Other papers that try to argue the benefits of the procedural approach are similarly full of holes. Claims are made attributing a wide range of observations, such as rising student enrolment, higher percentages of female students and student satisfaction, to the procedural approach, without any data showing any causality between the phenomena. In fact, it seems that in one course, the student rise occurred in the same year as the procedural teaching was started – students therefore obviously anticipating the paradigm change and flocking into the course as a result of it.
Another claim is that student marks were improving when courses are changed back from an objects early to a procedural approach, and this is taken as an indicator that procedural first is better.
In the same vein, I might argue that I was first teaching mathematics, and when I switched to teaching woodwork instead, the marks went up. Therefore, teaching woodwork is better than teaching mathematics.
To turn this into a valid comparison, one would need defined intended outcomes and compare the methods against how close they come – in similar time – to reaching those outcomes. The attempt of comparing two approaches with different outcomes is nonsensical.
So can an objects early strategy work? Of course it can.
As we all know, an existence proof needs only a single case to conclude. There are numerous publications in the literature that describe various strategies, tools, programming examples and practical experiences with using them and report success. Some of them are using tools such as Karel J Robot, Alice, BlueJ, ObjectDraw, DrJava, JPT, and others. Some just use good pedagogic approaches.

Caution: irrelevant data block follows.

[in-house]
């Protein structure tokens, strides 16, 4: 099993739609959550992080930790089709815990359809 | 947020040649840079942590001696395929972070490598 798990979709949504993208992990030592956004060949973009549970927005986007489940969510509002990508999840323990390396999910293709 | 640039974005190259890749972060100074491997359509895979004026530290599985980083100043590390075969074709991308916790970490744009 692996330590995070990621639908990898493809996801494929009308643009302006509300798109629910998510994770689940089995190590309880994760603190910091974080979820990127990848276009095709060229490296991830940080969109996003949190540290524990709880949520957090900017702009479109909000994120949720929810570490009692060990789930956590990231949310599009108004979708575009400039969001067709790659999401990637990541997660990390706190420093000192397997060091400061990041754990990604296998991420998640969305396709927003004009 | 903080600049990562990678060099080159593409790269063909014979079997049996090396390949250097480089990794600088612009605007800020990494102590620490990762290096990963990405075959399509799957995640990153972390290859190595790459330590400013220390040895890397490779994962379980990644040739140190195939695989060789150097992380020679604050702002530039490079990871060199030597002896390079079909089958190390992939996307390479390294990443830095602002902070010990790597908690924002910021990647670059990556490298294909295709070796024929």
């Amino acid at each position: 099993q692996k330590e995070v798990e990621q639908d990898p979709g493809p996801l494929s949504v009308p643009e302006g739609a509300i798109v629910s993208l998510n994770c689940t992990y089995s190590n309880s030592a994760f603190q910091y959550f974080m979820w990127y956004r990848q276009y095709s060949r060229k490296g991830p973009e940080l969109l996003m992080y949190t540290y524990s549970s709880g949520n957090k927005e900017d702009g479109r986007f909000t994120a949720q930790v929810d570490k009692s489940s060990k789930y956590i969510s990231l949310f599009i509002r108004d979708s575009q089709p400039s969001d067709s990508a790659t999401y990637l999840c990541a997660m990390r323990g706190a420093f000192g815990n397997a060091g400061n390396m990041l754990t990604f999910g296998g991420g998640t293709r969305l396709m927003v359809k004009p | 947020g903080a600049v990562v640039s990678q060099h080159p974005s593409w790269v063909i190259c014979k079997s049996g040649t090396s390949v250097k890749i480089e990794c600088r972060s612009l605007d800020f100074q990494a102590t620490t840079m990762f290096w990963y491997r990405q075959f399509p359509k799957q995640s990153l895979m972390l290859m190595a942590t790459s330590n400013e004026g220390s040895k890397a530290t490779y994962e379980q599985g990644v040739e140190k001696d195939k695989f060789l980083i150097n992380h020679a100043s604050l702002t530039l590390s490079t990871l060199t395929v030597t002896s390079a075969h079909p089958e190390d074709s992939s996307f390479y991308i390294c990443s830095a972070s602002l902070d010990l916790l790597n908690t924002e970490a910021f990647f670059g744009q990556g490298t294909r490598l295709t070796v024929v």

Is it easy to do? That depends. Teaching objects first requires a radical change in our approach to teaching – a change in language, tools, pedagogy, teaching material, strategy and – most of all – mind set. Making this change is not easy at all. It’s a radical change. But once that change has taken place, teaching OO is no harder than teaching procedural programming.
Let’s not give up on objects just yet. I don’t believe that object orientation and objects-first teaching is the solution to all our problems. But I do believe that whatever will eventually replace it should be a step forward, not a step back.
 Bruce, K., Controversy on How to Teach CS 1: A discussion on the SIGCSE-members mailing list, The SIGCSE Bulletin 29, Vol 36, Number 4, December 2004
 I had originally intended to reference the relevant papers here, but they quickly became too numerous for a reasonable citation, so I am leaving that out – they are really easy to find if you only care to look.